Right across from Les Papilles. David we were thinking that this might be the place where your boss from CRC worked, while in Paris?

Named after MOI!

The University of Paris. I wouldn't have minded going to school here! What a gorgeous place.

University of Paris.

University of Paris.

And that was our day.  A demain!

Monday Monday- Day 15


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Saw a great exhibit this morning at l’Hotel de Ville, called Paris Au Temps Des Impressionnistes (Paris during the time of the Impressionists).  The exhibit was excellent, and we saw some wonderful originals by great masters, including Monet, Degas, and Renoir.  Then, across the street to the BHV for a full lunch (avec vin of course) around 2 p.m., followed by our new favorite, grace a Noelle and Armelle: un café noisette.  I was hoping that the coffee would give Lee the boost needed to get him over to my next shopping destination in the 8th, Galeries Lafayette. Fait accompli! He sat patiently in the café and read, while I shopped for a few things, including some shoes, just like the ones that Noelle and Armelle wore over the weekend (très français!). There was only one pair left in my size- my lucky day! Metro’d home, stopped by Franprix to pick up a few things, and a nice dinner and a few glasses of wine later, we are contemplating going back out again. It’s chilly out there this evening, and so staying in our apartment where it’s warm and cozy may win out– on verra.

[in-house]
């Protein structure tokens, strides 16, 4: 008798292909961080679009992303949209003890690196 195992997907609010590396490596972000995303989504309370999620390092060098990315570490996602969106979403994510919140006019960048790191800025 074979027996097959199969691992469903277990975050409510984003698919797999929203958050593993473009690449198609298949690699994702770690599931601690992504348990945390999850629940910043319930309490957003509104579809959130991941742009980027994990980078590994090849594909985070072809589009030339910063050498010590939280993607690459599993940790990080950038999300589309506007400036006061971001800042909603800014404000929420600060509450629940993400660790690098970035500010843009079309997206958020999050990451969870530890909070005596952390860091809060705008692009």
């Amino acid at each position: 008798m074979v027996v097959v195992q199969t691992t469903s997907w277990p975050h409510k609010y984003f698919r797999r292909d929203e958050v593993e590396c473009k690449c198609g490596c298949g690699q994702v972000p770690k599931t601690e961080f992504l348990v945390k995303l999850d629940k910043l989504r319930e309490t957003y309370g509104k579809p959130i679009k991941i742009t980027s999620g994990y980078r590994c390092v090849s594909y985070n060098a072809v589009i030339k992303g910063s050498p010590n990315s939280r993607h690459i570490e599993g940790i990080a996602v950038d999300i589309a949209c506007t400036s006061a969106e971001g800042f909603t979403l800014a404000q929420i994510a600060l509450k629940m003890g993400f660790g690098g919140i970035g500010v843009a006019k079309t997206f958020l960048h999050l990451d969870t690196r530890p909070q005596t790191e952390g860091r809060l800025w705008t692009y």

The forecast for today was cloudy with rain, but this is what it looked like mid-morning, over l' Hotel de Ville. There were a few showers in the afternoon, but for the most part, it was a dry and mild day. Tonight, though, there's quite a chill in the air.

No cruises on Monday mornings... this is a working boat, making its way down the river. The waters of La Seine were a bit choppy today.

We stood in line for almost an hour to see this exhibit at l'Hotel de Ville. Worth the wait!

After a nice lunch in a very authentic everyday French setting, le cafe du BHV, we each had une petite noisette. Much smaller than it appears in this photo, but packed with yumminess!

Me: "Lee, do you mind if we go to Galeries Lafayette today?" Lee: "Sure!". This ad in the metro captured my sentiment very well! (Even though I never last long with the shopping, to tell you the truth).

From Lee's table in the cafe... if he looked to the left. The Opera is the big building facing you. To the left, the Eiffel Tower (my shot came out blurry- darn.)

So understated, simple, and very classy. I loved the hanging glass bubbles in the bridal department of Galeries Lafayette.

Right outside of the department store. The sign says "Bonjour", but we were saying "Au Revoir". Shopping done! Lee was smiling.

One last quick shot of the buildings in the very bustling/busy and very NICE 8th arrd. before going down the stairs to hop on the metro that would take us home.

Bonne Soirée!

A wonderful weekend with our new French friends – Days 13 and 14